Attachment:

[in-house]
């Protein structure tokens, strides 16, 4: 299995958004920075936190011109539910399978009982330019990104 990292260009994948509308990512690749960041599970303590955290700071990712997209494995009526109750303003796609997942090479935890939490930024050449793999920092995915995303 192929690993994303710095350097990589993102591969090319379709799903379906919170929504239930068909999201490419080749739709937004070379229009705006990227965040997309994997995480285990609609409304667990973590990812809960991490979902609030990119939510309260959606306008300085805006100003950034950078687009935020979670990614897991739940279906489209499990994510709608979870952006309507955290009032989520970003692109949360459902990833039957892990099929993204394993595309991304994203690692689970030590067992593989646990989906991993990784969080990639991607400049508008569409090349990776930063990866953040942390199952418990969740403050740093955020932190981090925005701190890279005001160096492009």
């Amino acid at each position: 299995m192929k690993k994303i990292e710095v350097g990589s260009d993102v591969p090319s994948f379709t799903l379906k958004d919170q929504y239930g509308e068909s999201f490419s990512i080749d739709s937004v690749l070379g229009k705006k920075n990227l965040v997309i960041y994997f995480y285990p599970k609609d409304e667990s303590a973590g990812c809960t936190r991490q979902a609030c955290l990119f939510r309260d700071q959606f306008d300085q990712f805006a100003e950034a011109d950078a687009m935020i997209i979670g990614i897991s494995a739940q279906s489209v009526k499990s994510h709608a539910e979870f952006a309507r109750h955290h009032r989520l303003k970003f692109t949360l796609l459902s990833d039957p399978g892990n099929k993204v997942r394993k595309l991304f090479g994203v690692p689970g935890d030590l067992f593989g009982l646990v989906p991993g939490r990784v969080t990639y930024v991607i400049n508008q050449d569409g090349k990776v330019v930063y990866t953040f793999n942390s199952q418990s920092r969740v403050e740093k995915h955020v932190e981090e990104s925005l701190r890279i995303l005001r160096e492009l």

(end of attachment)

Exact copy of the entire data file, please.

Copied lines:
[in-house]
């Protein structure tokens, strides 16, 4: 299995958004920075936190011109539910399978009982330019990104 990292260009994948509308990512690749960041599970303590955290700071990712997209494995009526109750303003796609997942090479935890939490930024050449793999920092995915995303 192929690993994303710095350097990589993102591969090319379709799903379906919170929504239930068909999201490419080749739709937004070379229009705006990227965040997309994997995480285990609609409304667990973590990812809960991490979902609030990119939510309260959606306008300085805006100003950034950078687009935020979670990614897991739940279906489209499990994510709608979870952006309507955290009032989520970003692109949360459902990833039957892990099929993204394993595309991304994203690692689970030590067992593989646990989906991993990784969080990639991607400049508008569409090349990776930063990866953040942390199952418990969740403050740093955020932190981090925005701190890279005001160096492009």
């Amino acid at each position: 299995m192929k690993k994303i990292e710095v350097g990589s260009d993102v591969p090319s994948f379709t799903l379906k958004d919170q929504y239930g509308e068909s999201f490419s990512i080749d739709s937004v690749l070379g229009k705006k920075n990227l965040v997309i960041y994997f995480y285990p599970k609609d409304e667990s303590a973590g990812c809960t936190r991490q979902a609030c955290l990119f939510r309260d700071q959606f306008d300085q990712f805006a100003e950034a011109d950078a687009m935020i997209i979670g990614i897991s494995a739940q279906s489209v009526k499990s994510h709608a539910e979870f952006a309507r109750h955290h009032r989520l303003k970003f692109t949360l796609l459902s990833d039957p399978g892990n099929k993204v997942r394993k595309l991304f090479g994203v690692p689970g935890d030590l067992f593989g009982l646990v989906p991993g939490r990784v969080t990639y930024v991607i400049n508008q050449d569409g090349k990776v330019v930063y990866t953040f793999n942390s199952q418990s920092r969740v403050e740093k995915h955020v932190e981090e990104s925005l701190r890279i995303l005001r160096e492009l």